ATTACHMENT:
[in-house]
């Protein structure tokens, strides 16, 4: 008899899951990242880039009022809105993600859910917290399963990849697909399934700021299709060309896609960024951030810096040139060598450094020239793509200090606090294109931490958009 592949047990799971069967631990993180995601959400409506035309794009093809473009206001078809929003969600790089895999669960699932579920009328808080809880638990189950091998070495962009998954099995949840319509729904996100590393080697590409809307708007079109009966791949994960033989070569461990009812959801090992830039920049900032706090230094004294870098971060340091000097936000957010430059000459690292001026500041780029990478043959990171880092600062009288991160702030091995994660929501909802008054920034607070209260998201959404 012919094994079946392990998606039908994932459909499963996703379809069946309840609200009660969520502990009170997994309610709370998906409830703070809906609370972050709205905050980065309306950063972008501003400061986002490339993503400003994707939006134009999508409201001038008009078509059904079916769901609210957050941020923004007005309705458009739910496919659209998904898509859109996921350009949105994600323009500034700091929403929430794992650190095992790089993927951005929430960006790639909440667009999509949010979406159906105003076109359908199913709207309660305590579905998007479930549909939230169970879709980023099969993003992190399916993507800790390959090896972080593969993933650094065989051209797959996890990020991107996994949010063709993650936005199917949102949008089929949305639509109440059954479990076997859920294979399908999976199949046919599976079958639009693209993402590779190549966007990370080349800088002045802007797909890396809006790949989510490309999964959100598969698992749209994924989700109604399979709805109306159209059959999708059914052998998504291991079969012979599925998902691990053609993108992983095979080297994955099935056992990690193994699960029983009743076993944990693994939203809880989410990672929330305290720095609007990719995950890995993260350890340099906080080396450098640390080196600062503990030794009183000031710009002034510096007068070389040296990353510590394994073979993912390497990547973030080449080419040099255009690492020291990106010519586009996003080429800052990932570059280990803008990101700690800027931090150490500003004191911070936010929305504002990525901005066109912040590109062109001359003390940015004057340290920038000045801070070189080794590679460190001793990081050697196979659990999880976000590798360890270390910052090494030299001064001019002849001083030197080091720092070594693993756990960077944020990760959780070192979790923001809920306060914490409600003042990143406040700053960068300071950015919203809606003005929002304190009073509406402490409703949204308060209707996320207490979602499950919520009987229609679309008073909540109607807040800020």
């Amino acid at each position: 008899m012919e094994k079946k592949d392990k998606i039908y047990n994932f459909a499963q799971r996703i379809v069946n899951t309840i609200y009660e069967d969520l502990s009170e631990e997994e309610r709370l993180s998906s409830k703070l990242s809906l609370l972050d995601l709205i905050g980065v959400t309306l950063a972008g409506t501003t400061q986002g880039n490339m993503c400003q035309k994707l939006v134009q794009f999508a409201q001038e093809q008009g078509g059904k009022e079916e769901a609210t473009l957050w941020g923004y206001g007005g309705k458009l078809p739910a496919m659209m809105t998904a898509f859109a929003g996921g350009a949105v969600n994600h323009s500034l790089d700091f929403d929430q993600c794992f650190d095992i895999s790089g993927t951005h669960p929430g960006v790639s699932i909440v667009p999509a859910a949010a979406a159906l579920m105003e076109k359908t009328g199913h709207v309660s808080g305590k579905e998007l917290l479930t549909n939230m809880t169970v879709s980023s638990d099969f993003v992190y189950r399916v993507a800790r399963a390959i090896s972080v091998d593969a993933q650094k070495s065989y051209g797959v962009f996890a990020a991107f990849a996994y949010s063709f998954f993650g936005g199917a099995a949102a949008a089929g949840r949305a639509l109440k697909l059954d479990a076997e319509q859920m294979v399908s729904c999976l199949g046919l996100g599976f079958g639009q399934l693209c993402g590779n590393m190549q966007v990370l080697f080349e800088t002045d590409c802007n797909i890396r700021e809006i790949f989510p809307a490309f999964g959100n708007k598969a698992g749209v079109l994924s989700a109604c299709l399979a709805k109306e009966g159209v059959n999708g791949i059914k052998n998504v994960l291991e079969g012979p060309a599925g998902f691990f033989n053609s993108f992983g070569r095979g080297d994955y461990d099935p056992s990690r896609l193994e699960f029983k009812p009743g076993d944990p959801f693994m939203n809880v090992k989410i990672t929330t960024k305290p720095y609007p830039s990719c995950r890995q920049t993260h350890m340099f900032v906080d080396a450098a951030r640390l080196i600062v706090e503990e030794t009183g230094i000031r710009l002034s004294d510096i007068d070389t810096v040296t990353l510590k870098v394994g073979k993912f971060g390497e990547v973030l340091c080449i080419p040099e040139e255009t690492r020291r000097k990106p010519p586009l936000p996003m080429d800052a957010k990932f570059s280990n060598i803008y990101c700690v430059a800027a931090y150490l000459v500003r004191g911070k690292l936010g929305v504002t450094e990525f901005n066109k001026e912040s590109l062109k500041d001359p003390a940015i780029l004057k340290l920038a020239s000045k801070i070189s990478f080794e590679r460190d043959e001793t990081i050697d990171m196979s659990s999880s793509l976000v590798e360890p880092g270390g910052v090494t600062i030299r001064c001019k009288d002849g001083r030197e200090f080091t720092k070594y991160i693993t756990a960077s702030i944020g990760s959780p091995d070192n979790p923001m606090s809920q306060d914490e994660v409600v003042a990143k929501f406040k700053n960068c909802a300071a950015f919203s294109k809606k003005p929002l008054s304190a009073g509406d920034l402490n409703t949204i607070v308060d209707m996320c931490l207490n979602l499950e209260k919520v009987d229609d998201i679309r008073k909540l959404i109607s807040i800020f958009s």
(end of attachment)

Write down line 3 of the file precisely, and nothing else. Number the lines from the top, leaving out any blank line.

């Amino acid at each position: 008899m012919e094994k079946k592949d392990k998606i039908y047990n994932f459909a499963q799971r996703i379809v069946n899951t309840i609200y009660e069967d969520l502990s009170e631990e997994e309610r709370l993180s998906s409830k703070l990242s809906l609370l972050d995601l709205i905050g980065v959400t309306l950063a972008g409506t501003t400061q986002g880039n490339m993503c400003q035309k994707l939006v134009q794009f999508a409201q001038e093809q008009g078509g059904k009022e079916e769901a609210t473009l957050w941020g923004y206001g007005g309705k458009l078809p739910a496919m659209m809105t998904a898509f859109a929003g996921g350009a949105v969600n994600h323009s500034l790089d700091f929403d929430q993600c794992f650190d095992i895999s790089g993927t951005h669960p929430g960006v790639s699932i909440v667009p999509a859910a949010a979406a159906l579920m105003e076109k359908t009328g199913h709207v309660s808080g305590k579905e998007l917290l479930t549909n939230m809880t169970v879709s980023s638990d099969f993003v992190y189950r399916v993507a800790r399963a390959i090896s972080v091998d593969a993933q650094k070495s065989y051209g797959v962009f996890a990020a991107f990849a996994y949010s063709f998954f993650g936005g199917a099995a949102a949008a089929g949840r949305a639509l109440k697909l059954d479990a076997e319509q859920m294979v399908s729904c999976l199949g046919l996100g599976f079958g639009q399934l693209c993402g590779n590393m190549q966007v990370l080697f080349e800088t002045d590409c802007n797909i890396r700021e809006i790949f989510p809307a490309f999964g959100n708007k598969a698992g749209v079109l994924s989700a109604c299709l399979a709805k109306e009966g159209v059959n999708g791949i059914k052998n998504v994960l291991e079969g012979p060309a599925g998902f691990f033989n053609s993108f992983g070569r095979g080297d994955y461990d099935p056992s990690r896609l193994e699960f029983k009812p009743g076993d944990p959801f693994m939203n809880v090992k989410i990672t929330t960024k305290p720095y609007p830039s990719c995950r890995q920049t993260h350890m340099f900032v906080d080396a450098a951030r640390l080196i600062v706090e503990e030794t009183g230094i000031r710009l002034s004294d510096i007068d070389t810096v040296t990353l510590k870098v394994g073979k993912f971060g390497e990547v973030l340091c080449i080419p040099e040139e255009t690492r020291r000097k990106p010519p586009l936000p996003m080429d800052a957010k990932f570059s280990n060598i803008y990101c700690v430059a800027a931090y150490l000459v500003r004191g911070k690292l936010g929305v504002t450094e990525f901005n066109k001026e912040s590109l062109k500041d001359p003390a940015i780029l004057k340290l920038a020239s000045k801070i070189s990478f080794e590679r460190d043959e001793t990081i050697d990171m196979s659990s999880s793509l976000v590798e360890p880092g270390g910052v090494t600062i030299r001064c001019k009288d002849g001083r030197e200090f080091t720092k070594y991160i693993t756990a960077s702030i944020g990760s959780p091995d070192n979790p923001m606090s809920q306060d914490e994660v409600v003042a990143k929501f406040k700053n960068c909802a300071a950015f919203s294109k809606k003005p929002l008054s304190a009073g509406d920034l402490n409703t949204i607070v308060d209707m996320c931490l207490n979602l499950e209260k919520v009987d229609d998201i679309r008073k909540l959404i109607s807040i800020f958009s």